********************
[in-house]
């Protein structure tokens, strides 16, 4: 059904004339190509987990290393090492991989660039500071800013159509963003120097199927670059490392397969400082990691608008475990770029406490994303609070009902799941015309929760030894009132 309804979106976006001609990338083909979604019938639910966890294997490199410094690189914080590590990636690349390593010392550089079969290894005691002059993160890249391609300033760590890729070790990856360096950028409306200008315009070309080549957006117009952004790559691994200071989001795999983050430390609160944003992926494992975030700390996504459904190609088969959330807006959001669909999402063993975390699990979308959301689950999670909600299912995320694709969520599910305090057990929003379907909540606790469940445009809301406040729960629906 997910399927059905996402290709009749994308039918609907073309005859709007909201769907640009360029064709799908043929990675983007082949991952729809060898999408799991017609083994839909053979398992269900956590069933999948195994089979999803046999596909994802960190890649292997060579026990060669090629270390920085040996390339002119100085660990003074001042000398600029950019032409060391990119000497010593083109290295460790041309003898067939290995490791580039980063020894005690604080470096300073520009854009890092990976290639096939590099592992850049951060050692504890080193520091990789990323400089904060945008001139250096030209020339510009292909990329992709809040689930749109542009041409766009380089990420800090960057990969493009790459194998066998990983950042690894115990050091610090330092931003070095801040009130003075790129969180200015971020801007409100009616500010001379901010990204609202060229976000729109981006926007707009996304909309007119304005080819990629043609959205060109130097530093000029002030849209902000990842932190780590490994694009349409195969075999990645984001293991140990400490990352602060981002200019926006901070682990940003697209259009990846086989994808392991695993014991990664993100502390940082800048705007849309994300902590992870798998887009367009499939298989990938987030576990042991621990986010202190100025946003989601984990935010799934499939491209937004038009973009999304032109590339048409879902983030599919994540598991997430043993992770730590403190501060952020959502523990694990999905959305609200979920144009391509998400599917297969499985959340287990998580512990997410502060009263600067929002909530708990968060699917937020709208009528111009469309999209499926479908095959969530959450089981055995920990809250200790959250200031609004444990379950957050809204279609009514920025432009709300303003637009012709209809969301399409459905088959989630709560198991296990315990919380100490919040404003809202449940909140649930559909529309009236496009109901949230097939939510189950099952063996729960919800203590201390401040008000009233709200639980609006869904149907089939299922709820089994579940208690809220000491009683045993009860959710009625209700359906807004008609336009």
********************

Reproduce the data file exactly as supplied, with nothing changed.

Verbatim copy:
[in-house]
């Protein structure tokens, strides 16, 4: 059904004339190509987990290393090492991989660039500071800013159509963003120097199927670059490392397969400082990691608008475990770029406490994303609070009902799941015309929760030894009132 309804979106976006001609990338083909979604019938639910966890294997490199410094690189914080590590990636690349390593010392550089079969290894005691002059993160890249391609300033760590890729070790990856360096950028409306200008315009070309080549957006117009952004790559691994200071989001795999983050430390609160944003992926494992975030700390996504459904190609088969959330807006959001669909999402063993975390699990979308959301689950999670909600299912995320694709969520599910305090057990929003379907909540606790469940445009809301406040729960629906 997910399927059905996402290709009749994308039918609907073309005859709007909201769907640009360029064709799908043929990675983007082949991952729809060898999408799991017609083994839909053979398992269900956590069933999948195994089979999803046999596909994802960190890649292997060579026990060669090629270390920085040996390339002119100085660990003074001042000398600029950019032409060391990119000497010593083109290295460790041309003898067939290995490791580039980063020894005690604080470096300073520009854009890092990976290639096939590099592992850049951060050692504890080193520091990789990323400089904060945008001139250096030209020339510009292909990329992709809040689930749109542009041409766009380089990420800090960057990969493009790459194998066998990983950042690894115990050091610090330092931003070095801040009130003075790129969180200015971020801007409100009616500010001379901010990204609202060229976000729109981006926007707009996304909309007119304005080819990629043609959205060109130097530093000029002030849209902000990842932190780590490994694009349409195969075999990645984001293991140990400490990352602060981002200019926006901070682990940003697209259009990846086989994808392991695993014991990664993100502390940082800048705007849309994300902590992870798998887009367009499939298989990938987030576990042991621990986010202190100025946003989601984990935010799934499939491209937004038009973009999304032109590339048409879902983030599919994540598991997430043993992770730590403190501060952020959502523990694990999905959305609200979920144009391509998400599917297969499985959340287990998580512990997410502060009263600067929002909530708990968060699917937020709208009528111009469309999209499926479908095959969530959450089981055995920990809250200790959250200031609004444990379950957050809204279609009514920025432009709300303003637009012709209809969301399409459905088959989630709560198991296990315990919380100490919040404003809202449940909140649930559909529309009236496009109901949230097939939510189950099952063996729960919800203590201390401040008000009233709200639980609006869904149907089939299922709820089994579940208690809220000491009683045993009860959710009625209700359906807004008609336009």